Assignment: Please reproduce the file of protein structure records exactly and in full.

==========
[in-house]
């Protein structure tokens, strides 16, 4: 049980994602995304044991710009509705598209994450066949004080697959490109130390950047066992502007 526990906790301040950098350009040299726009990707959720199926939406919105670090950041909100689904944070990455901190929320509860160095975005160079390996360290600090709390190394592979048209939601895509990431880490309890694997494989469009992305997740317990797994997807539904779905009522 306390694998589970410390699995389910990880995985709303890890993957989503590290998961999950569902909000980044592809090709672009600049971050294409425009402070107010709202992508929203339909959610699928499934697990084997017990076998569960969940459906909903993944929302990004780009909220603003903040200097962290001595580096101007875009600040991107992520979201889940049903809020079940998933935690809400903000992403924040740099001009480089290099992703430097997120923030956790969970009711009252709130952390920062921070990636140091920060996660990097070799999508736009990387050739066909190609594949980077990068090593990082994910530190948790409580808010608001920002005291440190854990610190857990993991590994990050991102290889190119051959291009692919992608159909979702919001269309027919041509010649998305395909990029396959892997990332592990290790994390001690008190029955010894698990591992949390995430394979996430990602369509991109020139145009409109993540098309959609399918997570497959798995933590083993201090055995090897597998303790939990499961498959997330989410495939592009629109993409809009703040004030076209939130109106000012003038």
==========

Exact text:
[in-house]
């Protein structure tokens, strides 16, 4: 049980994602995304044991710009509705598209994450066949004080697959490109130390950047066992502007 526990906790301040950098350009040299726009990707959720199926939406919105670090950041909100689904944070990455901190929320509860160095975005160079390996360290600090709390190394592979048209939601895509990431880490309890694997494989469009992305997740317990797994997807539904779905009522 306390694998589970410390699995389910990880995985709303890890993957989503590290998961999950569902909000980044592809090709672009600049971050294409425009402070107010709202992508929203339909959610699928499934697990084997017990076998569960969940459906909903993944929302990004780009909220603003903040200097962290001595580096101007875009600040991107992520979201889940049903809020079940998933935690809400903000992403924040740099001009480089290099992703430097997120923030956790969970009711009252709130952390920062921070990636140091920060996660990097070799999508736009990387050739066909190609594949980077990068090593990082994910530190948790409580808010608001920002005291440190854990610190857990993991590994990050991102290889190119051959291009692919992608159909979702919001269309027919041509010649998305395909990029396959892997990332592990290790994390001690008190029955010894698990591992949390995430394979996430990602369509991109020139145009409109993540098309959609399918997570497959798995933590083993201090055995090897597998303790939990499961498959997330989410495939592009629109993409809009703040004030076209939130109106000012003038």